Is Social Media’s Responsibility Fake News?

May 14, 2018

Last month, Facebook CEO Mark Zuckerberg faced the music. The music being Congress, aka, dozens of skeptical, inquisitive politicians whose Facebook knowledge rarely seemed to surpass that of a well-informed grandparent. Questions ranged from, “How do you sustain a business model in which users don’t pay for your service?” to “Let’s say I’m emailing about Black Panther within WhatsApp, do I get a Black Panther banner ad?”

The first answer didn’t solicit much more of an explanation than “ads,” and the second, in summation, was “no.” Zuckerberg and Congress made their points, exchanged some awkward words that ranged from accusatory to defensive, and many questions were left unanswered. However, it became clear that the main concern was this: What do you know about me, and how are you using it?

The Cambridge Analytica data breach affected billions of users. If you’re like me, you take a cynical (or perhaps, complacent) approach to user data and assume that your personal information is as accessible to any bad guy as it is to Elliot in Mr. Robot. But should it be? And what if those bad guys are using your information to create and distribute fake news?

I’ll admit, the mere phrase used to bother me. “Fake” is not a word you want in front of news. It’s an oxymoron, as news itself is supposed to be synonymous with the truth. However, with the 2016 U.S. election and cases of fake news influencing its results, it’s pretty hard to deny that foul play took the form of artfully targeted articles made of lies. (If you haven’t heard of Pizzagate, please look it up.)

Facebook, Twitter, Instagram…I’d bet anything that these platforms didn’t anticipate their massive influence on information sharing, or at least, not to this extent. According to Reuters, two-thirds of Americans receive their news from social media. But what happens when fake news circulates through bots, picks up speed and reaches people who believe it? Strong opinions are made even stronger, without much to back it up, like facts.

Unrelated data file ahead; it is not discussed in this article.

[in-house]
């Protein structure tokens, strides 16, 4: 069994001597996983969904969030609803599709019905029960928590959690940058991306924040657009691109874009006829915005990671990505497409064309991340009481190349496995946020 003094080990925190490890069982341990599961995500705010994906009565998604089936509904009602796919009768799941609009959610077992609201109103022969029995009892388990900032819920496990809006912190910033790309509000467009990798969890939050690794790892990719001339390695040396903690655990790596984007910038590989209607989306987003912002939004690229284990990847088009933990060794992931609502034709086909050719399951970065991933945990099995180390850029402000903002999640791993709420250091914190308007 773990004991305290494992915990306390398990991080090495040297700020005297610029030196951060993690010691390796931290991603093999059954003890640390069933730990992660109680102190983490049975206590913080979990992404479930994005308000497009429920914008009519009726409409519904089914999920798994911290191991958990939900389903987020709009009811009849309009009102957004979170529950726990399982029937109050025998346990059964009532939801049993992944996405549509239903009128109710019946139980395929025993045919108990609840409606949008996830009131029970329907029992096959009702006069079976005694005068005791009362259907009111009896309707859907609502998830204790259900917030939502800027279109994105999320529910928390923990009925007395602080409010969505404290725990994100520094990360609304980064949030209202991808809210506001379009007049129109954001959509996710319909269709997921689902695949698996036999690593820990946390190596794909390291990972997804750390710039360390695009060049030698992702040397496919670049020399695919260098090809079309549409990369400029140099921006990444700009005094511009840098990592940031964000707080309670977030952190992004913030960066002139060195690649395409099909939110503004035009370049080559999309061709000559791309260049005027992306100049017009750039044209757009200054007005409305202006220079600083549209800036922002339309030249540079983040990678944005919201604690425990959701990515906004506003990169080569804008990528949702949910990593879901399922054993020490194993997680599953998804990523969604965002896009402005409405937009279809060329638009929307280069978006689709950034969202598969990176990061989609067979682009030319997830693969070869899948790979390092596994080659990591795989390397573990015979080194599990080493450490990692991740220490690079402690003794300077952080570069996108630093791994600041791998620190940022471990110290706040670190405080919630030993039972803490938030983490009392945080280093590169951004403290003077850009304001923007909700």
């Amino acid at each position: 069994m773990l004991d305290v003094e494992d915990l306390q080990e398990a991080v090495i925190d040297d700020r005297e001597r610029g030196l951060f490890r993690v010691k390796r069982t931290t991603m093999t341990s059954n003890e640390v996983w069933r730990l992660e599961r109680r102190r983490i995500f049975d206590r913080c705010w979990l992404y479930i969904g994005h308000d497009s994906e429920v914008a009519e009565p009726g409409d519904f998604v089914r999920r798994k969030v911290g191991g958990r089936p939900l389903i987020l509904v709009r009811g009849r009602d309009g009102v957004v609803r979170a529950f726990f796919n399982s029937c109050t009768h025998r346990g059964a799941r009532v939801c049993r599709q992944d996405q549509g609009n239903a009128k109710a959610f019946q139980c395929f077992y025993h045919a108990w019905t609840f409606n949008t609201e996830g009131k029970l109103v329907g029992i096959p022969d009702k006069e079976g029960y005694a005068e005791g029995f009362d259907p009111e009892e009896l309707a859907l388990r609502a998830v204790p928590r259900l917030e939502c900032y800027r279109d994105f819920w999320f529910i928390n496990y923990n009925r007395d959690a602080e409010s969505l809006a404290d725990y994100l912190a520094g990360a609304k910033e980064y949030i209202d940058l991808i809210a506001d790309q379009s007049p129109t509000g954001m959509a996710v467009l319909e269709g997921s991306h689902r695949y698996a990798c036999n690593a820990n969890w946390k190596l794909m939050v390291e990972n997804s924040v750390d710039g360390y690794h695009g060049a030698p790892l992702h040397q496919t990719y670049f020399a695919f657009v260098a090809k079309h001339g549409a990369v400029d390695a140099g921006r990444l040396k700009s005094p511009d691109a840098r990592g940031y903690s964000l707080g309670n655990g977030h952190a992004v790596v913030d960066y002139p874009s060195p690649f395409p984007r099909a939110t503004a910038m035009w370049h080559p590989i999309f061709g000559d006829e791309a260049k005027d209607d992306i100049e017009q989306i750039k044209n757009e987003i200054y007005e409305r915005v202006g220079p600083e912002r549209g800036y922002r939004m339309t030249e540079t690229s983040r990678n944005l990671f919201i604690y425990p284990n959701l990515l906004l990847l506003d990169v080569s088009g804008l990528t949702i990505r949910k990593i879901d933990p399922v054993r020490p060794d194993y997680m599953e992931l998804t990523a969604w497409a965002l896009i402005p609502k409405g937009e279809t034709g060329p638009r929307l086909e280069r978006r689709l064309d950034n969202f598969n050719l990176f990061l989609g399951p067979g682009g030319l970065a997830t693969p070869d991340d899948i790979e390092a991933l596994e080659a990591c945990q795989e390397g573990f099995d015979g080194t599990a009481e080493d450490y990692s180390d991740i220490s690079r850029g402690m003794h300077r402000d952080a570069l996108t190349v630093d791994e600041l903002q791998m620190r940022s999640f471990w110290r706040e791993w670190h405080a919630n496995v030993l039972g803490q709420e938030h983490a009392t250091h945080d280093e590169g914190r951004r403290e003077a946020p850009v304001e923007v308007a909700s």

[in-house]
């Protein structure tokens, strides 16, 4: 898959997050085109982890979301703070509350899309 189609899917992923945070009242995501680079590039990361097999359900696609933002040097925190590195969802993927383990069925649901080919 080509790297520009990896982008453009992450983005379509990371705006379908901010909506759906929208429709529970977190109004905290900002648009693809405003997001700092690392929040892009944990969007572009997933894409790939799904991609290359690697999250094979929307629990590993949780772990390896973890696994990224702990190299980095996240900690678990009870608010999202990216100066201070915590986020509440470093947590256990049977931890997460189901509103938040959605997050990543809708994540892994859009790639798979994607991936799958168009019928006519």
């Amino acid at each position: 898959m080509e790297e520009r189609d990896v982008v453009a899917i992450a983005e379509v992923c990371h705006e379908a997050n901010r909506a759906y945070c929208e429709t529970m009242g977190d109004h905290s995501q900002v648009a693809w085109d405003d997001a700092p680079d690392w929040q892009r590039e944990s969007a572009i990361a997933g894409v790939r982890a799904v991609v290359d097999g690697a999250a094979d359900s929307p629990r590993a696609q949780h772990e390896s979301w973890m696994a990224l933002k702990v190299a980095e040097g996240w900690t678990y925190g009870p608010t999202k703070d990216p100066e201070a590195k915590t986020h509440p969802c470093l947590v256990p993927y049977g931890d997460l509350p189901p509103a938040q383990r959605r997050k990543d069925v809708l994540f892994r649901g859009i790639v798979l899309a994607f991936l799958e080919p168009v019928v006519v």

So, just how responsible are social media platforms when it comes to the generation and circulation of fake news? At some point, I think Facebook needs to be held accountable for the sheer mass of its influence and what that could look like, good or bad. When you have billions of people participating in a relatively scarcely regulated platform for information sharing, there are billions of things that could go wrong.

Zuckerberg claimed that Facebook was designed to share your life with family, friends and other people you wanted to connect with. Even if that’s true, he needs to realize what he’s created and the global implications when it comes to personal information, security and the free press. Just because everyone can technically be a reporter doesn’t mean that all news should be treated and interpreted equally.

It’s not all bad news for business. Reuters noted that out of those who use Twitter, 74 percent get their news from it. A gigantic percentage of people rely solely on a social media platform to acquire information, and that’s something worth tapping into from a brand perspective. If you’re a business wanting to contribute to the conversation through company news or thought leadership, Twitter should be an integral part of your communications strategy.

This also creates interesting challenges for PR professionals and clients that may have social channels, because at the end of the day, we’ve fostered an environment of mistrust. Sure, some are still blindly believing everything they read, but the “fake news” term is used more and more, often to describe news that isn’t fake at all. If people have the expectation that all news might be inaccurate, who’s really winning?

In a world where Mark Zuckerberg still can’t answer the tough questions and Facebook helped sway an election, it’s up to PR people more than ever to generate accurate and relevant information for clients. Regardless of your stance on social media’s responsibility concerning fake news, it’s best if we all contribute to the generation of the good stuff. Even if Elliot is still watching you.



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